Jasmyn Lawson is probably ghostwriting your favorite GIFs. No, really.
If you’ve ever used Giphy to find a GIF of Beyoncé or Joanne the Scammer, Jasmyn Lawson probably made it.
The self-described “GIF connoisseur” is the culture editor at Giphy, and she’s been leaving her mark all over its GIF library for over a year. GIFs are staples in everyday conversation, whether it be over text, Twitter or even Tinder. As someone who uses them frequently, Lawson wanted to make sure she could see herself and the people around her represented in Giphy’s content library, starting with black women and girls.
“Everyone who knows me in my personal life knows that I do everything for black girls. It’s literally my motto in life,” says the 25-year-old. “We already had a lot of great content on the site, but I just wanted to add even more intersectionality within there, making sure there was good, diverse representation of more black women.”
As culture editor, Lawson works to make sure people of all shades, shapes, ethnicities and genders can feel seen on Giphy. She works with artists to produce content for cultural celebrations like Black History Month, Asian Heritage Month and Women’s History Month.
For Black History Month, Lawson worked with several black artists to produce GIFs of prominent figures throughout black history. She also worked on a GIF series about the nuances of black women’s hair.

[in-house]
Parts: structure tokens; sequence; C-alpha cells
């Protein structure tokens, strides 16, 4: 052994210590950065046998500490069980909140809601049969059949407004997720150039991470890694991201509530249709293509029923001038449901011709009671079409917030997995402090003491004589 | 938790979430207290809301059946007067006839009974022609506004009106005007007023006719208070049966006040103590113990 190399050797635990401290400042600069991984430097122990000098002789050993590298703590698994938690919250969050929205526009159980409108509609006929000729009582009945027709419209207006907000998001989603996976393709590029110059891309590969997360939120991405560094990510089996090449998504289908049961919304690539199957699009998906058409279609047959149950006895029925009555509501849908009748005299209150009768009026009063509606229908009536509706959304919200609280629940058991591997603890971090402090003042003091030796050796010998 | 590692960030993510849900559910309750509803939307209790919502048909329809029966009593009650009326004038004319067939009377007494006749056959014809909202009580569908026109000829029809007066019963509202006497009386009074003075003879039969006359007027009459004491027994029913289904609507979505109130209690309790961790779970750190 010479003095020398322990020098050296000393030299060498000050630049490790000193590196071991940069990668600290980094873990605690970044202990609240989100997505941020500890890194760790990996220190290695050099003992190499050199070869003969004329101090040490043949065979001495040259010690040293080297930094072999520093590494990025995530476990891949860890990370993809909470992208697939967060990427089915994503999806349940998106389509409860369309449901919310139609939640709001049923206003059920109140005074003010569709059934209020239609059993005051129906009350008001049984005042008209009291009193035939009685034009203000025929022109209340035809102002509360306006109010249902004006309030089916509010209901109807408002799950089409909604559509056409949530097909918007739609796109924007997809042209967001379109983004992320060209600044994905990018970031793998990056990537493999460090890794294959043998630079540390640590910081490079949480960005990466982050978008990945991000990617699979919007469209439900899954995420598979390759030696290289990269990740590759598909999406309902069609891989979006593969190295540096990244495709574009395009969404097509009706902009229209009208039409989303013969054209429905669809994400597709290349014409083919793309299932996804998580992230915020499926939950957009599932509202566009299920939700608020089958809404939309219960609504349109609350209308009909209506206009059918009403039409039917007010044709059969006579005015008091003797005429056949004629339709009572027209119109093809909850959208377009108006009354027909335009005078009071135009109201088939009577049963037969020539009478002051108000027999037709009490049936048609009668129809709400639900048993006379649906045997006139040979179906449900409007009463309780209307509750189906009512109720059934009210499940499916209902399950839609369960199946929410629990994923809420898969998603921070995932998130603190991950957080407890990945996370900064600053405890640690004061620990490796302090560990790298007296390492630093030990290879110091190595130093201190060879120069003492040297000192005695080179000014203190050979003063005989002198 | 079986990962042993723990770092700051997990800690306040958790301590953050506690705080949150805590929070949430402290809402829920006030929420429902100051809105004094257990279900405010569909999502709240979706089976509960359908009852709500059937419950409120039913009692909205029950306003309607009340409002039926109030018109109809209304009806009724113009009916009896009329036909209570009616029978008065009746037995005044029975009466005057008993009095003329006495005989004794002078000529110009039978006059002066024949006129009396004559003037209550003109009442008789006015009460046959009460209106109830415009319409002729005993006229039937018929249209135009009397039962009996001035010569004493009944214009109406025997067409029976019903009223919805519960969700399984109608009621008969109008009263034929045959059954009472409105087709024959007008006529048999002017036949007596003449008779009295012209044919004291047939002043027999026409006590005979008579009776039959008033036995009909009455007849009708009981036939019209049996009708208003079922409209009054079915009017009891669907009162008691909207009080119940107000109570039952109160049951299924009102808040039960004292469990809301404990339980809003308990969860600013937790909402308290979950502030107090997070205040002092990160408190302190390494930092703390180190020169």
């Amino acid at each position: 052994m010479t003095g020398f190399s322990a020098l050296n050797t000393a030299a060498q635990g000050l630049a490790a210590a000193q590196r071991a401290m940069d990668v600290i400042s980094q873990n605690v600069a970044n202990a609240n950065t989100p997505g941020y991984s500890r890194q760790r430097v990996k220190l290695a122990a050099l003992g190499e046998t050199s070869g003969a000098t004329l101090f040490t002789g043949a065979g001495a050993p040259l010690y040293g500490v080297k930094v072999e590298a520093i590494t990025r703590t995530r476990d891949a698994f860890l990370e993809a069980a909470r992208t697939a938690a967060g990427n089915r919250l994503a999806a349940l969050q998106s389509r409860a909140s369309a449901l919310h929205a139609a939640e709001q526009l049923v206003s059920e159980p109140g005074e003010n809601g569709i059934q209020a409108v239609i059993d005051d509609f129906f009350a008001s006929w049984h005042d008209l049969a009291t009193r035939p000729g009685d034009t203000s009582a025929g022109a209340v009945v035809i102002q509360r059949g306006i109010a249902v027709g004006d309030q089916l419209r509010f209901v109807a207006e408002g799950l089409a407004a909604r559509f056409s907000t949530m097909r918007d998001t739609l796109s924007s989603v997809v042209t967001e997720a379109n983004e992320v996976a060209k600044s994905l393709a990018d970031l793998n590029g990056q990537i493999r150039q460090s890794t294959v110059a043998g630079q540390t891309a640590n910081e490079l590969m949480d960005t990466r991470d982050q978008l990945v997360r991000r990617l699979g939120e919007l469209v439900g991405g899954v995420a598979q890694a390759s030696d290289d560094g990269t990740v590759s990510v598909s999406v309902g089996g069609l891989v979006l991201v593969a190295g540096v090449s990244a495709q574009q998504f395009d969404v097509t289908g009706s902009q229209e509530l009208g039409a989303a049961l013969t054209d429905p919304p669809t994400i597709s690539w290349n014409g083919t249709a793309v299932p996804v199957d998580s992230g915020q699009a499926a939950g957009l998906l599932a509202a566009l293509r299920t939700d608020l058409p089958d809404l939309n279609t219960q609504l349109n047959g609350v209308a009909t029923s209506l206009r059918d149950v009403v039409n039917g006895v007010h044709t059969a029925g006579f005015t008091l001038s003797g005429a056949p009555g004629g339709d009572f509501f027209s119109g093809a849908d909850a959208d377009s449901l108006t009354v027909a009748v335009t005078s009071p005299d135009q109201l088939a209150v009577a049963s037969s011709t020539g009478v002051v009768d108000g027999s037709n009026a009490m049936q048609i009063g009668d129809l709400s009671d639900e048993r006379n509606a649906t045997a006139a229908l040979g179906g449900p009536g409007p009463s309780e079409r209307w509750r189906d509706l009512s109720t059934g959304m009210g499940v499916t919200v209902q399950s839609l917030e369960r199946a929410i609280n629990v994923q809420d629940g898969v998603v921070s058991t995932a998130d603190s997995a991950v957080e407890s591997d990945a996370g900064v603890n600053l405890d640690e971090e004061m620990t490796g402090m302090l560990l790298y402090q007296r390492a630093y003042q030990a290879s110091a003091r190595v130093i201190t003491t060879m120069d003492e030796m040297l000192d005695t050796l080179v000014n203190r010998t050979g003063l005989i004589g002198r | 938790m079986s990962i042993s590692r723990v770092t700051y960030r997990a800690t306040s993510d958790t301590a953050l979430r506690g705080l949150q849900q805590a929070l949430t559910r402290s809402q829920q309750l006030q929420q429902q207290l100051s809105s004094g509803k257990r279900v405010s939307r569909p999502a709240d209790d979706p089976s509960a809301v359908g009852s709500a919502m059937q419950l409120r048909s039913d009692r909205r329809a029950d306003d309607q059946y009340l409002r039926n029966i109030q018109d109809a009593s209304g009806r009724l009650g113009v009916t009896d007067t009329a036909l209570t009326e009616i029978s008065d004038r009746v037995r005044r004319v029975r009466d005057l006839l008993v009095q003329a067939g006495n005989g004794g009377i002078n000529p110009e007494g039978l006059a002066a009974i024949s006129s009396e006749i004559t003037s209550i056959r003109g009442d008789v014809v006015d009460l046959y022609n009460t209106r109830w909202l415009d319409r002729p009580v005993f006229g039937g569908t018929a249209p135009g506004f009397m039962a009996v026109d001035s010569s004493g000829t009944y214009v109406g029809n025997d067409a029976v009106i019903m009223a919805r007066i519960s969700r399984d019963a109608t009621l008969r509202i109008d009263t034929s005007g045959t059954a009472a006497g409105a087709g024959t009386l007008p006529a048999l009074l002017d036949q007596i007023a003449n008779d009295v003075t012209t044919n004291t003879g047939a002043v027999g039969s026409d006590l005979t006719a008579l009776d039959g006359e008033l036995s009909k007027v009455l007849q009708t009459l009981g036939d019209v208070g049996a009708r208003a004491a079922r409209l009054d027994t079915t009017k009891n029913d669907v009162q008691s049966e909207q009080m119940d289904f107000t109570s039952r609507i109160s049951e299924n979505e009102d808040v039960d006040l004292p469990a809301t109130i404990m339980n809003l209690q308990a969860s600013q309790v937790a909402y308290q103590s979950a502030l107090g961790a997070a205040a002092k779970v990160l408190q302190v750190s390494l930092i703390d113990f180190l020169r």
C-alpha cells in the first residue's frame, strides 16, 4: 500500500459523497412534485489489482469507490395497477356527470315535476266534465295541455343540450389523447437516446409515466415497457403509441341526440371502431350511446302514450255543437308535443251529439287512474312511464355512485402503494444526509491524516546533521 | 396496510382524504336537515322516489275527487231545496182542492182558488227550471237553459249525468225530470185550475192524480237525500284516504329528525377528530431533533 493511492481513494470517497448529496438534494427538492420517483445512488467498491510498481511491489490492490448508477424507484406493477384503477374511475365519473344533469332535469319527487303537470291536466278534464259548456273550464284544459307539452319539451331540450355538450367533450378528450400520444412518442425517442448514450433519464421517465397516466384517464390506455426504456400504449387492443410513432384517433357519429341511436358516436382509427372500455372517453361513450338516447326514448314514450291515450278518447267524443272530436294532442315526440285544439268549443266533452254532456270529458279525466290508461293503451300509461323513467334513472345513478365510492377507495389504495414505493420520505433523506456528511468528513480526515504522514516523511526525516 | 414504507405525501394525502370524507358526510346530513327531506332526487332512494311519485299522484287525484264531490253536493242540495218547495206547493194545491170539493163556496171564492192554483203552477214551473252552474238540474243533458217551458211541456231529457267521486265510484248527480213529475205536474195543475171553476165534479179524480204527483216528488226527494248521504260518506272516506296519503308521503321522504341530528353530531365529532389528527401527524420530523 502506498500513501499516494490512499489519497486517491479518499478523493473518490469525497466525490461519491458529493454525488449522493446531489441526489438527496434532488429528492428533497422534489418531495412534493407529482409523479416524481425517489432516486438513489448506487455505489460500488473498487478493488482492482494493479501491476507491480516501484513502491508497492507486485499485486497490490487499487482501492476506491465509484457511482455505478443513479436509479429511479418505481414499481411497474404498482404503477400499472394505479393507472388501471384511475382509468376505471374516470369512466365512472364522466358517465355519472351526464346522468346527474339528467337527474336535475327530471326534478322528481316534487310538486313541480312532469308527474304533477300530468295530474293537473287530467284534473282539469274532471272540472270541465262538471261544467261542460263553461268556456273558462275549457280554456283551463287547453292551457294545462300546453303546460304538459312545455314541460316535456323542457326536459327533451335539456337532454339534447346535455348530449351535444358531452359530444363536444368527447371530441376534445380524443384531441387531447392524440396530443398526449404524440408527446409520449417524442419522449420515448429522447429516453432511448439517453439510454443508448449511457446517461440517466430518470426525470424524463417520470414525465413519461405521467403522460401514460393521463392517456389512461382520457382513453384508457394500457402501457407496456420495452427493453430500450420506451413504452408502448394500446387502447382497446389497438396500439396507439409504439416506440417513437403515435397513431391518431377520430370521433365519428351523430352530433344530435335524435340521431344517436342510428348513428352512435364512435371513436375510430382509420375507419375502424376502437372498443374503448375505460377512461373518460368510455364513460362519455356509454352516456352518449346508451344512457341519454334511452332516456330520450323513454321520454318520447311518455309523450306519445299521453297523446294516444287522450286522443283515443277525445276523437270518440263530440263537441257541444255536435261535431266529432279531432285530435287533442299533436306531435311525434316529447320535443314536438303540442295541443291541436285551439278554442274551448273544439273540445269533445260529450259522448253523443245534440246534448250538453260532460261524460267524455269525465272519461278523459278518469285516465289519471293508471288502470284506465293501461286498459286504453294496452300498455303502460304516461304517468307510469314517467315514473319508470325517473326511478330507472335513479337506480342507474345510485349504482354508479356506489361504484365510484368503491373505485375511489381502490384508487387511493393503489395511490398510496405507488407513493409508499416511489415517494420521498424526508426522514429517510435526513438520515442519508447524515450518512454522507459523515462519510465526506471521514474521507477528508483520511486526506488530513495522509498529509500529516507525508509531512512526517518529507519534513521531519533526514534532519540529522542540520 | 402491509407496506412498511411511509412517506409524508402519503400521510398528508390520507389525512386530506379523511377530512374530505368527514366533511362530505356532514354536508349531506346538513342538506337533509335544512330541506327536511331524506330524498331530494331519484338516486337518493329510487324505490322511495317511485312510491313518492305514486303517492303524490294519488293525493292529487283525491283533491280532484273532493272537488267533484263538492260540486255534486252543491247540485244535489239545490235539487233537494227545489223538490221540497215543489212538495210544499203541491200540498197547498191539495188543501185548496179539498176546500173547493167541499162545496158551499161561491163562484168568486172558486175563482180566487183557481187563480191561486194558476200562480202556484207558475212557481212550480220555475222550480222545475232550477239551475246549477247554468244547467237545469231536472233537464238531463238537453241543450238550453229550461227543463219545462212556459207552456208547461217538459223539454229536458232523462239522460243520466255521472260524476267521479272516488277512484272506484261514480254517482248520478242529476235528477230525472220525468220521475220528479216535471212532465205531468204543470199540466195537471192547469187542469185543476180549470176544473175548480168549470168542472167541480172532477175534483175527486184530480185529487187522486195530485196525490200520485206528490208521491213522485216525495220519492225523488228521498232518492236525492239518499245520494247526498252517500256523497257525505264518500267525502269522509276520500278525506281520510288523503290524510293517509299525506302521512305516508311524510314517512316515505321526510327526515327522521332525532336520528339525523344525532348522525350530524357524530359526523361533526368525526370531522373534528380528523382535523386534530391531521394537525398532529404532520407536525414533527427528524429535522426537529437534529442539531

“We worked with a black artist to have a GIF of a little black girl having her mom part her hair [on] Sunday mornings, or that whole ritual, like spending hours getting your hair combed and making sure your scalp was greased,” she laughs. “Or the thing that I deal with almost every single night is my hair scarf falling off, waking up at 3 a.m. realizing that it’s way over there on the other side of the bed. That’s something I feel like all black women at some point relate to, and so capitalizing moments like that in GIFs was really cool and important, and it was a huge success.”
The GIF just turned 30. As media and technology evolve, career options will continue to expand in these areas. Because of this constant evolution, Lawson wants women of color, especially, to start thinking differently about possible careers in the tech industry.
“There are so many other jobs available that aren’t being an engineer or a coder,” she says.
“I really knew I wanted to be in the media space, but Giphy is only 4 years old, so four years ago, I couldn’t have said, ‘Oh, I want to work at a GIF company and do this cool career,’” says the Spelman graduate. “I’m really trying to make sure that I’m spreading that word to young people that as they’re trying to figure out what they wanna do, that the job that they want, or they might be great at or perfect at, that opportunity just might not exist yet.”